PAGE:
“What we really have here in the next seven to nine days is the need for Ottawa and Washington to both agree to remove their foreign national requirements,” said Stephen Laskowski, head of the Canadian Trucking Alliance on CTV News Channel Thursday morning, noting that his organization is in favour of vaccinations for its drivers.
“It’s not a question of if this mandate should be put in place, it’s a question of when. So let’s work together in a collegial manner on both sides of the border, let’s understand that the supply chain is in a fragile state, and let’s pick a date to impose such measures when the supply chain is in a in a more in a stronger condition than it is today,” he said.
Reacting to the government’s decision to stand by not allowing exemptions for unvaccinated truckers, Conservative transport critic Melissa Lantsman panned their handling of this file.
“We now have a reversal on a reversal that has resulted in greater uncertainty for many in the industry and an industry that has been working around the clock since the beginning of the pandemic, uninterrupted,” she said.
NDP health critic Don Davies said that the Liberals’ handling of this has led to considerable confusion in the industry and questioned why it’s taken them months to roll out this policy.
“Of course truckers going into the United States and coming back must be vaccinated. We’re making American truckers do it, we should apply the exact same rules to Canadians or else we’re putting economics above public health,” Davies said.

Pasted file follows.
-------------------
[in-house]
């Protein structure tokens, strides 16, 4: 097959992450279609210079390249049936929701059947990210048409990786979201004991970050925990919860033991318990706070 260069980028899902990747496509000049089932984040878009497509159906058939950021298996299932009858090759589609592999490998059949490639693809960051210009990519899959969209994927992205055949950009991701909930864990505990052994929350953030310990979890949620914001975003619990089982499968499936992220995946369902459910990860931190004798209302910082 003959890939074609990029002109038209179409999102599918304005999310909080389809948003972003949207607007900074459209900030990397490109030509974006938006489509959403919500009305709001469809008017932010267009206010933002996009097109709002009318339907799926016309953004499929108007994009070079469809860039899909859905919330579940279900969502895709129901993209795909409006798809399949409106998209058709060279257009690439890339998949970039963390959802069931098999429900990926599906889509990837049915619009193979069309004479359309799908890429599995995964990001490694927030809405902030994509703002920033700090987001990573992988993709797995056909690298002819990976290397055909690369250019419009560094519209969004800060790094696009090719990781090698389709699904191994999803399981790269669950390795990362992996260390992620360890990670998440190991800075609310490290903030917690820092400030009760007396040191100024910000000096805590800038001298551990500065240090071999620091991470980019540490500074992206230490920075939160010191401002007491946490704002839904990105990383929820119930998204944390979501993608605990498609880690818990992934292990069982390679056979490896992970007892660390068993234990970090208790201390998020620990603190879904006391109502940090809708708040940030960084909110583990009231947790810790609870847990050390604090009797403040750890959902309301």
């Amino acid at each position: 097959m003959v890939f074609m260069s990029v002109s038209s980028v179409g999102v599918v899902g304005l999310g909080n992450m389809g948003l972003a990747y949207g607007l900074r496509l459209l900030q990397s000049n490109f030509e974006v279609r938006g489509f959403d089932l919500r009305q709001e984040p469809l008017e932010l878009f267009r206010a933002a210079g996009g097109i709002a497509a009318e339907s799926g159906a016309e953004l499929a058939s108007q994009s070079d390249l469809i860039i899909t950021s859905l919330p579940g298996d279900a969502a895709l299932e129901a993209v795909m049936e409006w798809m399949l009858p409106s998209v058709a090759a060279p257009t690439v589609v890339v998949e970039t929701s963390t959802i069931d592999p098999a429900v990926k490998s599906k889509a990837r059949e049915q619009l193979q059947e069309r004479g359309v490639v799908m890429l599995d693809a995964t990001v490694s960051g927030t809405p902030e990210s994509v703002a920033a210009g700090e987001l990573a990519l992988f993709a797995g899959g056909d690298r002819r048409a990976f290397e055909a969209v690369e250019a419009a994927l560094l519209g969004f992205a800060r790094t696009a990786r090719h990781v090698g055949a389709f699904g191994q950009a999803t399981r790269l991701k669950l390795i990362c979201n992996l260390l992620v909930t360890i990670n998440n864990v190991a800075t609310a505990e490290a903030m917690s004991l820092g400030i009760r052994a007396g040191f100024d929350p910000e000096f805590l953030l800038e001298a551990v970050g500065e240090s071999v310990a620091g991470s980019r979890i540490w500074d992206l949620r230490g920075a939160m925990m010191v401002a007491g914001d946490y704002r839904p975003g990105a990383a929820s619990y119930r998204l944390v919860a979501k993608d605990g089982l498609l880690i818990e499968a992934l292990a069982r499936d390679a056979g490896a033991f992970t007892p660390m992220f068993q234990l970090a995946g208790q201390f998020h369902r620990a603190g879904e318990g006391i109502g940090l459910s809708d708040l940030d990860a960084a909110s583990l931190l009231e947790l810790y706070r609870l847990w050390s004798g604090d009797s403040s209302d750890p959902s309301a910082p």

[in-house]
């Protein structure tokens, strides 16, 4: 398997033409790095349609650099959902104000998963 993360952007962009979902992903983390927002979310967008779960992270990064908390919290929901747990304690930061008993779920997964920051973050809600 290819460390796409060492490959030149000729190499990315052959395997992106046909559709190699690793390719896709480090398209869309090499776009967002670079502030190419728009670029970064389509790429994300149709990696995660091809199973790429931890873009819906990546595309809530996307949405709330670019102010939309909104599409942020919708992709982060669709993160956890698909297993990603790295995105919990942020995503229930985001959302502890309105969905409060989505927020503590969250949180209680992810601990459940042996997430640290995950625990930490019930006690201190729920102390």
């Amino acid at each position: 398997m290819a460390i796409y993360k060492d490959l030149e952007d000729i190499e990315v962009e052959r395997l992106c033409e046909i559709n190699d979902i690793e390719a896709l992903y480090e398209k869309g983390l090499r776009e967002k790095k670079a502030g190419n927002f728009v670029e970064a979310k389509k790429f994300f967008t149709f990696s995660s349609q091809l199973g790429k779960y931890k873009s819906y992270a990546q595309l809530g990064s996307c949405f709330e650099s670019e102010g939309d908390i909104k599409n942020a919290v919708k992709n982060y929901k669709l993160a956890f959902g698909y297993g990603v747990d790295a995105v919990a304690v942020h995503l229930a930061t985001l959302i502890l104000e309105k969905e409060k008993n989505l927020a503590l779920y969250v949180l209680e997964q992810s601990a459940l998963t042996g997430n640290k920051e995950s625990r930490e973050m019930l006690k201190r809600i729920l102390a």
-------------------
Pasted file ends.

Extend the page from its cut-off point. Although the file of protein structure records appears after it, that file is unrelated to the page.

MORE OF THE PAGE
Throughout the pandemic, the government has considered truck drivers to be an essential service and as a result these drivers have been exempted from COVID-19 border restrictions. In defending this new mandate amid questions over supply chain concerns, the federal government has repeatedly asserted it was working to ensure goods kept flowing while protecting Canadians’ health and safety first and foremost.
“We understand we’re trying to affect public health, and we’re all in favor of that, but we have to understand that truck drivers deliver medical gases to hospitals, the vaccines that we need, our medicines, our food, our fuel. And we already have a fractured supply chain and if we damage that, the supplies that we need for our own health and safety, we’re going to see a shortage,” said Mike Millian, president of the Private Motor Truck Council of Canada, in an interview on CTV News Channel earlier on Thursday.
According to the Canadian Manufacturers & Exporters (CME) association, the trucking industry moves approximately 80 per cent of the annual $648 billion in Canada-U.S. trade. The CME sent a letter sent to Prime Minister Justin Trudeau earlier this week, asking for the mandate to be postponed “to avoid a crisis at the border,” and “catastrophic outcomes” for Canadian companies that rely on these supplies.
Warning of potential cost impacts for Canadian businesses and consumers given how much of Canada’s agri-food imports come into Canada by truck, Sylvain Charlebois, director of the agri-food analytics lab at Dalhousie University, has said the mandate would be “the first public health measure that could disrupt trades between Canada and the United States since the start of the pandemic.”
With files from CTV News’ Mackenzie Gray